Tuesday, November 27, 2012
'It is always so amazing to see so many different South African cultures joining together in celebration', Bona Retsang's host says enthusiastically regarding a cultural festival South-Africa. This new Kids News program, founded with support of Free Press Unlimited, has been launched in October. This program attempts to break through the Apartheid's legacy of still existent strong racial divisions.

'If we act as a community, we can combat these problems', says the young female host about juvenile crime in the country. Kids News Bona Retsang, meaning 'See what we do' in Sesotho, one of the eleven official languages, emphasizes the strength and potential of young multi-cultural South-Africa. The program is being hosted by a white young man and a black young lady, as children of Nelson Mandela's rainbow-nation. Eighteen years after South-Africa abandoned Apartheid, the country is still dramatically racially divided. 'Bona Retsang shows South-Africa's racial and cultural diversity in a favourable light, despite the ongoing race-issue', says program coordinator Nada Josimovic of Free Press Unlimited.

How to make news attractive for South-African teenagers
Approximately 40 percent of South-Africa's population consists out of youth under 18. The majority is between 12 and 17 years old. For this age-group qualitative news programs barely exist. Therefore Vusulela Media has founded Bona Retsang, in cooperation with Kids News Network, a Free Press Unlimited project. This weekly magazine integrates entertainment with local and international news which is relevant for South-African's youth. This combination is used as a strategy to appeal to youngsters between 14 to 17, the target group of Bona Retsang. The program is also hoping to reach the 12 and 13 year olds. 'Our education is the worst in comparison with 62 countries! Even our terrible football team, ranked 84 out of 207, is doing better! Disgrace! We are failing!', shouts Boogooman Bhoba as a reaction on the outcome of the World Economic Forum education study, which reveals South-Africa's poor educational state. The comedian Boogooman ends every Bona Retsang magazine with his own satirical version of the news. This way, hard news-facts are being compensated with a more light-hearted approach, which makes news much more attractive for South-African teenagers.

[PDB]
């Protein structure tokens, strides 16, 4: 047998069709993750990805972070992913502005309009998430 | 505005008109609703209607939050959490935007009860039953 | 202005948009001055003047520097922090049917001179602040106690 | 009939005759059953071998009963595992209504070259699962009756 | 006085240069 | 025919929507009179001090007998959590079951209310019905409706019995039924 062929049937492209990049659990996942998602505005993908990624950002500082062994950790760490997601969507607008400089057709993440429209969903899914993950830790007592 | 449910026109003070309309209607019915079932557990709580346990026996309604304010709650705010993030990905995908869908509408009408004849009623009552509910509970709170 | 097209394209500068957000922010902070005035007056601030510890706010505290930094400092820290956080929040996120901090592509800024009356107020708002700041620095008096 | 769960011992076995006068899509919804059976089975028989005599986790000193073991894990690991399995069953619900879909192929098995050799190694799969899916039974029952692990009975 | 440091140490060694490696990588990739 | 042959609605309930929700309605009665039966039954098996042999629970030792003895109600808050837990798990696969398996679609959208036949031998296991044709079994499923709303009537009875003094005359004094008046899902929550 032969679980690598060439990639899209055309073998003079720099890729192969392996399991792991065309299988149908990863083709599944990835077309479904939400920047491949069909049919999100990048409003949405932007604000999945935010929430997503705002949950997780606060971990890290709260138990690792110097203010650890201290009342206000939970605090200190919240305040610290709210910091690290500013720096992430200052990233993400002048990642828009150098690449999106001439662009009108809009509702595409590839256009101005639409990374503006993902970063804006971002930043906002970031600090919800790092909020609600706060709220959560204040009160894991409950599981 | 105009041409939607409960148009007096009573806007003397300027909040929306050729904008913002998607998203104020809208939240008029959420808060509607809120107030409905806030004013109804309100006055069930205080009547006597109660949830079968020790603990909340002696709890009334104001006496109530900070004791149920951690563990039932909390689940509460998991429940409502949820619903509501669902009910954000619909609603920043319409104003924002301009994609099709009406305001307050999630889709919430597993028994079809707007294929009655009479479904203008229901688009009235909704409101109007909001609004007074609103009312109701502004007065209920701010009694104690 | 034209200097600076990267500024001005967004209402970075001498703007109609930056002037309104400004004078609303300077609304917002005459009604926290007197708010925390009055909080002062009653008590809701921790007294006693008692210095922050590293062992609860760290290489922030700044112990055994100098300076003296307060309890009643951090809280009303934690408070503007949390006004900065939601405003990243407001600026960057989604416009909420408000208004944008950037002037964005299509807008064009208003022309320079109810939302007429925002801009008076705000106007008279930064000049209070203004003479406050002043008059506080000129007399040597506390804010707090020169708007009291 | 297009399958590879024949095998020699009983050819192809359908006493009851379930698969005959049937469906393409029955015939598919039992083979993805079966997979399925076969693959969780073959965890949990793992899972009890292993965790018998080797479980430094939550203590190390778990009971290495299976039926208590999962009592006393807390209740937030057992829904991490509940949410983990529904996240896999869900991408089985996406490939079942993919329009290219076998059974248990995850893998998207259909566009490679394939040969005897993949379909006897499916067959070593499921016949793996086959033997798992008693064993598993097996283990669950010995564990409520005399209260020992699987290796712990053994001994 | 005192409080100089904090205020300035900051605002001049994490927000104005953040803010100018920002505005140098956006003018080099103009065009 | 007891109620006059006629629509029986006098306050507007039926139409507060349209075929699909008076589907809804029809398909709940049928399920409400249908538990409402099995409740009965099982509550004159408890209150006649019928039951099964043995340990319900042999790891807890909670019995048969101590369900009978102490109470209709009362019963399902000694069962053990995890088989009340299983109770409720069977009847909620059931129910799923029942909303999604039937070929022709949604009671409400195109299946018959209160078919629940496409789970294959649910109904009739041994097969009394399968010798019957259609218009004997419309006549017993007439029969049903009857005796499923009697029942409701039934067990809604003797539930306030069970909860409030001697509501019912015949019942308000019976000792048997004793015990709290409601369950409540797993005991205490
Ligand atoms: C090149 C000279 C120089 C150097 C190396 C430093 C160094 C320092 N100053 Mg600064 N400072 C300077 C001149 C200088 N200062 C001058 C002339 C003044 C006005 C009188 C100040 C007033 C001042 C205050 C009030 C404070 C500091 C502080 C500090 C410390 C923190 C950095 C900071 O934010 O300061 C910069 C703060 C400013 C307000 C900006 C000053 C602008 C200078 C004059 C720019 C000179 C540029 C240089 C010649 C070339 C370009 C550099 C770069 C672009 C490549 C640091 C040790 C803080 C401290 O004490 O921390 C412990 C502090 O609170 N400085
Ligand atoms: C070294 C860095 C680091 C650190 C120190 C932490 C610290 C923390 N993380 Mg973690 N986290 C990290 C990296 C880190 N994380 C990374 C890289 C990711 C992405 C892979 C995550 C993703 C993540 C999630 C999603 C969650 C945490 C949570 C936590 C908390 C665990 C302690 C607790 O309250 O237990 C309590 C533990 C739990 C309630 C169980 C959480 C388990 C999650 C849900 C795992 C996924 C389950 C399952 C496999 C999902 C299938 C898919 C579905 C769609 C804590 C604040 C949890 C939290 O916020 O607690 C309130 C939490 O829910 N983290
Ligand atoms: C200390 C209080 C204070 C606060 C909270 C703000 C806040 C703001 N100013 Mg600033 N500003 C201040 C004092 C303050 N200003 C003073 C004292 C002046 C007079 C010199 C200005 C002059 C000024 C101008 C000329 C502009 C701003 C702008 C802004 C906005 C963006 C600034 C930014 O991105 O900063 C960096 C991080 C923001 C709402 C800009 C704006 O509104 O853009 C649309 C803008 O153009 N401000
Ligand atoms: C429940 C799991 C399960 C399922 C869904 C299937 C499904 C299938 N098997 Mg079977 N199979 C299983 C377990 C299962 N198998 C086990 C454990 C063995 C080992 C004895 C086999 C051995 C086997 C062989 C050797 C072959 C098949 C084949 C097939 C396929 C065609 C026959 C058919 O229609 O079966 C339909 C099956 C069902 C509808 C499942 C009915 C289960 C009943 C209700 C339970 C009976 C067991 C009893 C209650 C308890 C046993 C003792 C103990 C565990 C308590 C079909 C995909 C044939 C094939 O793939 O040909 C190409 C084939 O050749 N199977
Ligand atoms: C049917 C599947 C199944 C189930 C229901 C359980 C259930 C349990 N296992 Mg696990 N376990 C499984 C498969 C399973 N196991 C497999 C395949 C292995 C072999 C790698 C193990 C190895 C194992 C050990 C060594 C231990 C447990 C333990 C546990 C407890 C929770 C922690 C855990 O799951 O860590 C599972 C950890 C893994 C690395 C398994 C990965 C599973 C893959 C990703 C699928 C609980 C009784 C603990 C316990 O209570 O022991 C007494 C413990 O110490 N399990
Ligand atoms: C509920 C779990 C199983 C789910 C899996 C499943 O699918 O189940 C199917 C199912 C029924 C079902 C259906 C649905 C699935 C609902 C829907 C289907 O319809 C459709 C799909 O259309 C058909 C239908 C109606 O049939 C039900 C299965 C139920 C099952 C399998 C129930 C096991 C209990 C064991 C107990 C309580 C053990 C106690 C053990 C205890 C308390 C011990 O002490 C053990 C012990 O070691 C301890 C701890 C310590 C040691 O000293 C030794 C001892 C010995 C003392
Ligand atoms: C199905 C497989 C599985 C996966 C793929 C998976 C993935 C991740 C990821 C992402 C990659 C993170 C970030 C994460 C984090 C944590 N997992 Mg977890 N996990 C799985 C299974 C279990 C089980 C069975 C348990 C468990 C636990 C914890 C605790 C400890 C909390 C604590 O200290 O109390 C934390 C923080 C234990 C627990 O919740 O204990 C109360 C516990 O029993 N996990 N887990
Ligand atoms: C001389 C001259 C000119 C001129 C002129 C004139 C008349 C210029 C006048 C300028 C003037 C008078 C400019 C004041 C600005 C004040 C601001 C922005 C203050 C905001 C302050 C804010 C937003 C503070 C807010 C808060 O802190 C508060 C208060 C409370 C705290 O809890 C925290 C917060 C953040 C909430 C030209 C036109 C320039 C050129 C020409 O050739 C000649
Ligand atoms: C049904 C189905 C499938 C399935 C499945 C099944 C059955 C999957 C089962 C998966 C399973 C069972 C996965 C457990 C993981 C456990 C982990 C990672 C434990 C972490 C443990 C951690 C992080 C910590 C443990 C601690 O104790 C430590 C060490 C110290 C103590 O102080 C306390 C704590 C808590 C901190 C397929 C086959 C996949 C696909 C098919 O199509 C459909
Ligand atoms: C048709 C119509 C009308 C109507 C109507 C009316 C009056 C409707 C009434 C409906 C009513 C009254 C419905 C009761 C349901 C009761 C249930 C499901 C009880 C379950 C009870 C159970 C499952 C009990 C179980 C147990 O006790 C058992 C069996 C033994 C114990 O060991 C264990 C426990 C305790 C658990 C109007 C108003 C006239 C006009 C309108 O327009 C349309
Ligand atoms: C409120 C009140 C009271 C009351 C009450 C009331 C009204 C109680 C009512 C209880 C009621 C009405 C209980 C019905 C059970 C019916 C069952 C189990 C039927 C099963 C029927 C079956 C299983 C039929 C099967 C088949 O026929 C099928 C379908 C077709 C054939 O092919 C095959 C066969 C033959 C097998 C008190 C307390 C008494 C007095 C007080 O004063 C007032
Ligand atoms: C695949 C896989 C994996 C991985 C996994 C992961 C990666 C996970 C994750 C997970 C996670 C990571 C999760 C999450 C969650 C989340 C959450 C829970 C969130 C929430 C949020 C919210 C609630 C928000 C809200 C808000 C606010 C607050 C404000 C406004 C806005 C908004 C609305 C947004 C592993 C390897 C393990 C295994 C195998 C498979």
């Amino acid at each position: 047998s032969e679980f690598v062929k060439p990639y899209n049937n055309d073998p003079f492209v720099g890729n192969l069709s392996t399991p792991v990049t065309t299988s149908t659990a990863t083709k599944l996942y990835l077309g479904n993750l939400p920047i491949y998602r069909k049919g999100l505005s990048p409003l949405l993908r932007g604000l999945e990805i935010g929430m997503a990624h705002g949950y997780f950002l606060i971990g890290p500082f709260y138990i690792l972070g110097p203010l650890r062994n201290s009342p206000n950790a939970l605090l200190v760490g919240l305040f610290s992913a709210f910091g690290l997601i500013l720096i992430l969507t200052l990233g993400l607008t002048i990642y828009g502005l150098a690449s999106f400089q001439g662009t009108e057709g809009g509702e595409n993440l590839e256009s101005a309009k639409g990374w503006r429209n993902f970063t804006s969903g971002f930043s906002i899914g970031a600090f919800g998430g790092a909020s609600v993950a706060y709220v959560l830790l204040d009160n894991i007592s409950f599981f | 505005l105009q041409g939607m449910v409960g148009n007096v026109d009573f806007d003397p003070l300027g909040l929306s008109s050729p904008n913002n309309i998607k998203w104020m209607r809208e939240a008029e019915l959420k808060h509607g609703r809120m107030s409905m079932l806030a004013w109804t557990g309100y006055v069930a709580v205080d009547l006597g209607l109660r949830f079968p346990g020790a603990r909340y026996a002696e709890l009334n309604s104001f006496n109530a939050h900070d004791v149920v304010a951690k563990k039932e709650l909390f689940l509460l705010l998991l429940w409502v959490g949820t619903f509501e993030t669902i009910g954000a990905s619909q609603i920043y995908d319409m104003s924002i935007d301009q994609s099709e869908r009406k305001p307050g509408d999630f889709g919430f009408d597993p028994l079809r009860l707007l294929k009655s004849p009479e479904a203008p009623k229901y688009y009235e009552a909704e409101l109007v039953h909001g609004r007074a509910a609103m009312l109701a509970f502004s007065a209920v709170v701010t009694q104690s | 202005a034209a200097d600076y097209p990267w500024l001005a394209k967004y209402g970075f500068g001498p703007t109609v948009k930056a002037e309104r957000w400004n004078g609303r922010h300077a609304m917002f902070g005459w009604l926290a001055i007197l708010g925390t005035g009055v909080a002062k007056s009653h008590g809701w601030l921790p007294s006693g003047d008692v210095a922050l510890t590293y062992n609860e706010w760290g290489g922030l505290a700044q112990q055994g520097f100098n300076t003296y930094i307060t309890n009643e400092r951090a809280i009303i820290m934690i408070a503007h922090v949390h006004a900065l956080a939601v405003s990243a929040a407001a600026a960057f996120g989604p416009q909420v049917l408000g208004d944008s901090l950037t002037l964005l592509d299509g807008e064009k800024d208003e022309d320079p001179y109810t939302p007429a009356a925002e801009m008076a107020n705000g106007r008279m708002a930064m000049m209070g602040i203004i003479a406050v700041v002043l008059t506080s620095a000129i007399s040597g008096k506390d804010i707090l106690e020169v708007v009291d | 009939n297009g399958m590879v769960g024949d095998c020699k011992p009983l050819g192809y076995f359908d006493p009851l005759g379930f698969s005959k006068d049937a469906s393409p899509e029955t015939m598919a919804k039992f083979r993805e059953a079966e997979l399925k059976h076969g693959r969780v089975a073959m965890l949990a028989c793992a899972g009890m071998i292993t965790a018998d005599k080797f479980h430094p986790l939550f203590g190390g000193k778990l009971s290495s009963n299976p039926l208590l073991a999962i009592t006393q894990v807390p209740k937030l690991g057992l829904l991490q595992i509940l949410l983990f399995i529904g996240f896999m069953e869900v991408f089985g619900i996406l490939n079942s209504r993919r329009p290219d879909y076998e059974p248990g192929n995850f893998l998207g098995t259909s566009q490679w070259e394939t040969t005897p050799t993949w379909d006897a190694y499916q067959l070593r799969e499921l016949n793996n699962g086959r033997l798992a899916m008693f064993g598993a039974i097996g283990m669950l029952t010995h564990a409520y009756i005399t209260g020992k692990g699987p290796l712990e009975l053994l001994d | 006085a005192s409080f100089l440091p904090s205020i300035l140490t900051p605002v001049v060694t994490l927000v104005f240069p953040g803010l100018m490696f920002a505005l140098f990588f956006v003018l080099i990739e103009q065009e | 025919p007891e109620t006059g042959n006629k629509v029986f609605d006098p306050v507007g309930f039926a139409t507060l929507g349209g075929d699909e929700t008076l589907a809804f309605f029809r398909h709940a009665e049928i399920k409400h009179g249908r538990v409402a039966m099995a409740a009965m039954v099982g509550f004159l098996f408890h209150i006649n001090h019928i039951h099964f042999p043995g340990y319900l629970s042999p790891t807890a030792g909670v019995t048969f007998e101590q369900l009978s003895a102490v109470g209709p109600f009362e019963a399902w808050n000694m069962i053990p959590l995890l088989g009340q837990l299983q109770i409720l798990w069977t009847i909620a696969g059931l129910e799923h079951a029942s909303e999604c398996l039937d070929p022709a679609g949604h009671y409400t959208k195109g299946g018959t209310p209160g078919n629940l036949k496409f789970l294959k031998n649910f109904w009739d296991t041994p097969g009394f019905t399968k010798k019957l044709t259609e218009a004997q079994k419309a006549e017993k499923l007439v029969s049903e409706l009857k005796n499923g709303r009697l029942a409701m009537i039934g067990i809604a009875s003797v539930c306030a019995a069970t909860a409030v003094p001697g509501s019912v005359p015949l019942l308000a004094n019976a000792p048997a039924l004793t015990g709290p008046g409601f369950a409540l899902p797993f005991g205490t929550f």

'Within the program the target group is being encouraged to participate. Youngsters can submit videos with a message they feel like sharing', says Josimovic. The sixteen year old girl Vuyiswa submitted a video in which she reads out a self-written poem about education: 'Education is what I am. I increase the capacity of humans. You may call me the key to success, with this key I open every closed door'. Bona Retsang emphasizes the importance of education as the engine of progress in South-Africa. Josimovic praises the commitment of Bona Retsang's young journalists. 'With hardly any preparation or training, they managed to achieve high quality in little time. The prospects for the future are great, considering the huge commitment of the entire BR team, particularly editor-in-chief Lisa Blake.'

Interested in watching an episode of Bona Retsang? Check out the link upper left.